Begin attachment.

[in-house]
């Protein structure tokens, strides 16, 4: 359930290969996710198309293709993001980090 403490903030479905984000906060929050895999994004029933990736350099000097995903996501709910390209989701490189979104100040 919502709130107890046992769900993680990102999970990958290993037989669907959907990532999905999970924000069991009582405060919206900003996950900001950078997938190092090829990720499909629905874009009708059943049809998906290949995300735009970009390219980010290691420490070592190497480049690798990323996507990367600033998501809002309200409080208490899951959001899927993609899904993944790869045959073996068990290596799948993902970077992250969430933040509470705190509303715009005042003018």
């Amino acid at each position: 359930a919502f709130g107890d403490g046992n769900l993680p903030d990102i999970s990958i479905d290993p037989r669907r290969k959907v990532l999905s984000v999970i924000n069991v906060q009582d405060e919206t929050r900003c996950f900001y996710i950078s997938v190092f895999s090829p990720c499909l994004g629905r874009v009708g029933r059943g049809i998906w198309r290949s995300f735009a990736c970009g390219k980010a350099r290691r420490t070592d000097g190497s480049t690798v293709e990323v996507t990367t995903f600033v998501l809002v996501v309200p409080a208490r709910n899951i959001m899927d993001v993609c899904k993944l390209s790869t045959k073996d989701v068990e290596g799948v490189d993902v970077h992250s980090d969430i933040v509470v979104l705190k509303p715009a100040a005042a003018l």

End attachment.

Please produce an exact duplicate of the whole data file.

[in-house]
């Protein structure tokens, strides 16, 4: 359930290969996710198309293709993001980090 403490903030479905984000906060929050895999994004029933990736350099000097995903996501709910390209989701490189979104100040 919502709130107890046992769900993680990102999970990958290993037989669907959907990532999905999970924000069991009582405060919206900003996950900001950078997938190092090829990720499909629905874009009708059943049809998906290949995300735009970009390219980010290691420490070592190497480049690798990323996507990367600033998501809002309200409080208490899951959001899927993609899904993944790869045959073996068990290596799948993902970077992250969430933040509470705190509303715009005042003018």
């Amino acid at each position: 359930a919502f709130g107890d403490g046992n769900l993680p903030d990102i999970s990958i479905d290993p037989r669907r290969k959907v990532l999905s984000v999970i924000n069991v906060q009582d405060e919206t929050r900003c996950f900001y996710i950078s997938v190092f895999s090829p990720c499909l994004g629905r874009v009708g029933r059943g049809i998906w198309r290949s995300f735009a990736c970009g390219k980010a350099r290691r420490t070592d000097g190497s480049t690798v293709e990323v996507t990367t995903f600033v998501l809002v996501v309200p409080a208490r709910n899951i959001m899927d993001v993609c899904k993944l390209s790869t045959k073996d989701v068990e290596g799948v490189d993902v970077h992250s980090d969430i933040v509470v979104l705190k509303p715009a100040a005042a003018l």